Tuesday 31 August 2021

Movie Review: Bottle Rocket (1996)

A dramatic comedy about dim-witted friends fumbling through life, Bottle Rocket is as intentionally aimless as its protagonists.

Anthony Adams (Luke Wilson) leaves a voluntary mental institution, but his friend Dignan (Owen Wilson) insists on making the departure look like an escape. A petty but lovable wannabe criminal with grandiose ideas, Dignan has a 75-year plan for the two of them to succeed in life, starting with a trial theft of Anthony's childhood home. They then team up with their rich friend Bob (Robert Musgrave), because he has a car, to plan another heist.

Dignan is obsessed with impressing his former boss Abe Henry (James Caan), a flamboyant a criminal hiding behind a landscaping business. Anthony, Dignan and Bob rob a bookstore and escape to a motel hideout, where Anthony falls in love with the maid Inez (Lumi Cavazos). The romance persists despite a language barrier, but complicates Dignan's ambitious agenda for further criminal exploits.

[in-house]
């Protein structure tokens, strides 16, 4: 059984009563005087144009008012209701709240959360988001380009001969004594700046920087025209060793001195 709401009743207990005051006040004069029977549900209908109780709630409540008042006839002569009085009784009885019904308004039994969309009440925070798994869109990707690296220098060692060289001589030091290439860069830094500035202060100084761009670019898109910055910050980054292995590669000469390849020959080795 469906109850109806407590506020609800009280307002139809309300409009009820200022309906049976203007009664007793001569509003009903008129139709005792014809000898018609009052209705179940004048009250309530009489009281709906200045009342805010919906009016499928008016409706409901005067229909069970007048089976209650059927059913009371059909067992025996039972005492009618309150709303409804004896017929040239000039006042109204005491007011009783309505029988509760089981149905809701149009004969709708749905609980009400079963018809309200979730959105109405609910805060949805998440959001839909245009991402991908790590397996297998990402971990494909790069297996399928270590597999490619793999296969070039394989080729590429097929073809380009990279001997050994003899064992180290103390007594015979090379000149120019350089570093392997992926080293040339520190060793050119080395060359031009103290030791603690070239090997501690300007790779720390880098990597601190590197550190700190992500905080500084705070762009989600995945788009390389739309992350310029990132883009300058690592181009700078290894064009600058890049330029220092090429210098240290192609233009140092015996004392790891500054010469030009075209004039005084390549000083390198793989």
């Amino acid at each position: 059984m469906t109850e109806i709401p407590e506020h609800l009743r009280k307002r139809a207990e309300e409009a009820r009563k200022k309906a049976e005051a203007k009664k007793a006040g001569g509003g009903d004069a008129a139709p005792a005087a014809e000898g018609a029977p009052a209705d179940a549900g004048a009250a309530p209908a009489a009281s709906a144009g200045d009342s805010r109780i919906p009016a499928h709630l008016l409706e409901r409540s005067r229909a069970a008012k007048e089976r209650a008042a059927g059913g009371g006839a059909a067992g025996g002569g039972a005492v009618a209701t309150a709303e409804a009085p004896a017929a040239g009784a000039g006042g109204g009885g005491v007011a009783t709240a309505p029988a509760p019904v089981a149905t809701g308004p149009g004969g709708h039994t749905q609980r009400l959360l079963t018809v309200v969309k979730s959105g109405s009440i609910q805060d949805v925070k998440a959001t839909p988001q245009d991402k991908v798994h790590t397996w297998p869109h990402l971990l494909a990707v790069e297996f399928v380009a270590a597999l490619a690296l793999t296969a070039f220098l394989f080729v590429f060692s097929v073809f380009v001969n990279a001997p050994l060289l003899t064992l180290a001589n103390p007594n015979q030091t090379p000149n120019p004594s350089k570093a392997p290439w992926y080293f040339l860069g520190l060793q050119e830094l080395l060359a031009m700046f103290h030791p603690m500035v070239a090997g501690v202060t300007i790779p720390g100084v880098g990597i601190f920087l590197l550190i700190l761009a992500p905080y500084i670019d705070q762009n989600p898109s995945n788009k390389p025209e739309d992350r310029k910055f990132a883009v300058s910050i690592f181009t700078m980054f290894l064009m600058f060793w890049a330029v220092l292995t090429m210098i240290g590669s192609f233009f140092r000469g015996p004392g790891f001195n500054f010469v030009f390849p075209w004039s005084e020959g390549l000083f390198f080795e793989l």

The directorial debut of Wes Anderson, who co-wrote the script with Owen Wilson, Bottle Rocket does spend a lot of time moving sideways, waiting for something to happen. But chuckles can always be found within a group of dimwits, and while it's both dangerous and easy to make fun of dullards, the film occasionally sparkles. 

The best moments arrive courtesy of Dignan as the unforgettable prototypical friend who is just a little off. Owen Wilson revels in the role, fully investing in a character familiar with leadership concepts and buzzwords and genuinely trying hard to win friends and influence people, but in all the wrong directions. 

In the middle act, the romance between Anthony and Inez is sweet and believable, the language barrier a sturdy source of amusement. But while the couple are cute thanks to Lumi Cavazos' persistently hopeful attitude as Inez, they do take away from the focus on Dignan as the narrative driving force. The love affair eventually blunts momentum and Anderson starts looping in lazy circles.

The visual style celebrates eccentricity rubbing against bland, featureless landscapes in the middle of nowhere, non-conformance providing the only source of inspiration and excitement. The madcap finale ramps up both the humour and pathos, dreams colliding with limitations to good effect. When Dignan is in full and oblivious flight, this rocket takes a wacky ride.

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